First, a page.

I was a teenager when Des Lynam opened the BBC’s coverage of an England football match with the perfect line: “Good afternoon, shouldn’t you be at work?”
Personally, I was only skiving off exam revision, but Lynam’s words connected me to a country of people who had left their offices and routines to watch a game against Tunisia.
And I bet most of them, like me, still remember the pure emotion of that 1998 World Cup: Michael Owen’s slalom through the Argentine defence, David Beckham’s red card for relatable petulance, Sol Campbell’s disallowed winning header.
Football is how many of us experience the nation. It stands above any other event, except for the very biggest royal ceremonies. Supporting the national team is something we do for our country, and something our country does for us. It’s that feeling you get walking down a street, knowing nearly all the TVs are tuned to the same thing. It renews our connection to each other.
How tiresome then that this summer’s European championship, with England’s group stage matches happily taking place at home, arrives in a cloud of rancour. Some fans booed the England team for taking the knee before a warm-up match.
In response, England manager Gareth Southgate published a moving essay, in which he argued: “I have never believed that we should just stick to football . . . I have a responsibility to the wider community to use my voice, and so do the players.” The team, he said, are helping to create “a much more tolerant and understanding society”.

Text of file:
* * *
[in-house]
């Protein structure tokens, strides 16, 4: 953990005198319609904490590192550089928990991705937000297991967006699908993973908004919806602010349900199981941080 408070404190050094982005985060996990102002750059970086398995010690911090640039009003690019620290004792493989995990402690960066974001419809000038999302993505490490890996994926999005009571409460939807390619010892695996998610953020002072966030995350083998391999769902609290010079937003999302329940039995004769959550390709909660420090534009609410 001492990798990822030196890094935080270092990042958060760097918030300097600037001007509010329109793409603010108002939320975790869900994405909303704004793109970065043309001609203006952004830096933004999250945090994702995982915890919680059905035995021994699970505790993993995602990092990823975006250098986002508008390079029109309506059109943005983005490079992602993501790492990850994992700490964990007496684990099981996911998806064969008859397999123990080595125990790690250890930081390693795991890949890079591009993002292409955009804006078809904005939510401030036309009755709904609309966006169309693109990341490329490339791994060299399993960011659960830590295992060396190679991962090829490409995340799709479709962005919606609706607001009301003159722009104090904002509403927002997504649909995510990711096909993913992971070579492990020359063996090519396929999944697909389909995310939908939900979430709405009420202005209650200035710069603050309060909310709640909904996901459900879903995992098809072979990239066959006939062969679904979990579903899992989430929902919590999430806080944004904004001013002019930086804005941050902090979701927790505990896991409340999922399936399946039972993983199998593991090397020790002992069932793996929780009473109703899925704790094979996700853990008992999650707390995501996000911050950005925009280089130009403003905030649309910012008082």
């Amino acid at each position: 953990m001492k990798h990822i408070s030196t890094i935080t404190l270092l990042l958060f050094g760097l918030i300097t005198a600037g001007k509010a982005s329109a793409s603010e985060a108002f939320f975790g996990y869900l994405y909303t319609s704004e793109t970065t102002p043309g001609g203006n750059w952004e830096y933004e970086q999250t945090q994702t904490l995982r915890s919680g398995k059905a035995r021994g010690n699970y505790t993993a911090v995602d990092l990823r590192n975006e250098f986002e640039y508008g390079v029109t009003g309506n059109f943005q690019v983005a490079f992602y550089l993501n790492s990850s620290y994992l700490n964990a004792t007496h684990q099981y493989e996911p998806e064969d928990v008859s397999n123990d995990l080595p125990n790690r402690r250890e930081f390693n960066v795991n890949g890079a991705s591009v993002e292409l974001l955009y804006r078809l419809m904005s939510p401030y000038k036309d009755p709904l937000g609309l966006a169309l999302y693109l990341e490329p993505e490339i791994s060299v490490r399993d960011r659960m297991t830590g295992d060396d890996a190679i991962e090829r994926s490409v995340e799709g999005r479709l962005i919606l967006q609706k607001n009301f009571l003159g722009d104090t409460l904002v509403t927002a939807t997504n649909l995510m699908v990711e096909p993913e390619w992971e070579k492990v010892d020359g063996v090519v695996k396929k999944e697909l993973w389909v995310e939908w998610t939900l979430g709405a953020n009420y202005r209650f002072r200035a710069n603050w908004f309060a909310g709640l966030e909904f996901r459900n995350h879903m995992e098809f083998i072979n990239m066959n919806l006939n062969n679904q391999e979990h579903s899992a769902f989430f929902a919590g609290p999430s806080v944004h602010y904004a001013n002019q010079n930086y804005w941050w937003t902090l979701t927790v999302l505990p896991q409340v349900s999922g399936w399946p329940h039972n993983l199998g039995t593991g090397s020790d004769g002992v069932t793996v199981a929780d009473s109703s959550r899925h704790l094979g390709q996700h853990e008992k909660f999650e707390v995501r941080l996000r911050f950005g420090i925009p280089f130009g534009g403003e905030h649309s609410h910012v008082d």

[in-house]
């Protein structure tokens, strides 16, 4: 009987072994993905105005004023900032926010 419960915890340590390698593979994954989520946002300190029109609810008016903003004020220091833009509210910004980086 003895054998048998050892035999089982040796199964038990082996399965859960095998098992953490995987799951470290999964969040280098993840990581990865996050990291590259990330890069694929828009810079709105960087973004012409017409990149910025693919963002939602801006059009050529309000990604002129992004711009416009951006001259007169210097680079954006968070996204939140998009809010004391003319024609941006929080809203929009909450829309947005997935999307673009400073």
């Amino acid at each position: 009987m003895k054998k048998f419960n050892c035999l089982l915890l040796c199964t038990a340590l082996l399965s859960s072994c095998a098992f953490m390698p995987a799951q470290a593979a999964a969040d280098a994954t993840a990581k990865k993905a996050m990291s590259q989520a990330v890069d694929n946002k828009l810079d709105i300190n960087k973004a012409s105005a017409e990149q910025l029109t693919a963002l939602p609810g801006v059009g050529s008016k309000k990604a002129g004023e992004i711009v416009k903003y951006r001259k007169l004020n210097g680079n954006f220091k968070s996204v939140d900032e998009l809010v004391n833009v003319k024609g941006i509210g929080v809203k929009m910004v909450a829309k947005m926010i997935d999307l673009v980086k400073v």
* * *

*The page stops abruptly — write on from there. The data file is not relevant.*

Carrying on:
Here are two views of patriotism: a spiteful, conservative one, and an eloquent, progressive one. I have no trouble dismissing the conservative view. The people who complain about England taking the knee are the same ones who make a fuss over whether the BBC has a Union flag in its annual report, or who try to drag the Queen on to their side of the Brexit debate.
Theirs is a false, pathetic patriotism. They don’t seem to care if the England team does well. They would probably deride the players as spoiled millionaires if the team stopped speaking out on social justice. Real patriotism is not a competitive sport that you play against your own countrymen and women.
So I embrace Southgate’s patriotism — not because it’s progressive, but because it’s authentic. If the England players want to take the knee before games, that is who they are and I support them for it. If they collectively decided not to take the knee, I wouldn’t boo them. They could run around waving Brexit placards, or appoint Boris Johnson as their mascot, and I’d still support them.
Because supporting the national team is a rare act of unity and duty. My generation hasn’t been asked to fight a war. We can vote, pay taxes and even pick up litter. But as a nation our “collective consciousness”, as Southgate called it, stems from mass events. It demands that we stop quibbling about each aspect of Clap For Carers or Prince Philip’s funeral — that we stop putting ourselves at the centre of such set pieces.
After the proposed European Super League collapsed, there was talk of listening to the voice of fans. That would be welcome in club football, where the alternative is more power for greedy owners and foolish administrators. But in international football, being a fan is a different experience. You’re less a stakeholder, more an adherent.
International competitions are less regular than domestic football, so they are less predictable, and there is always hope. “Never stopped me dreaming,” as the anthem Three Lions puts it. David Baddiel, co-creator of that song, describes it representing as “a vulnerable patriotism”. It trumpets hope, not expectation, unity, not division — the best tradition of football fandom.
Shouldn’t we be at work? No, this is more important.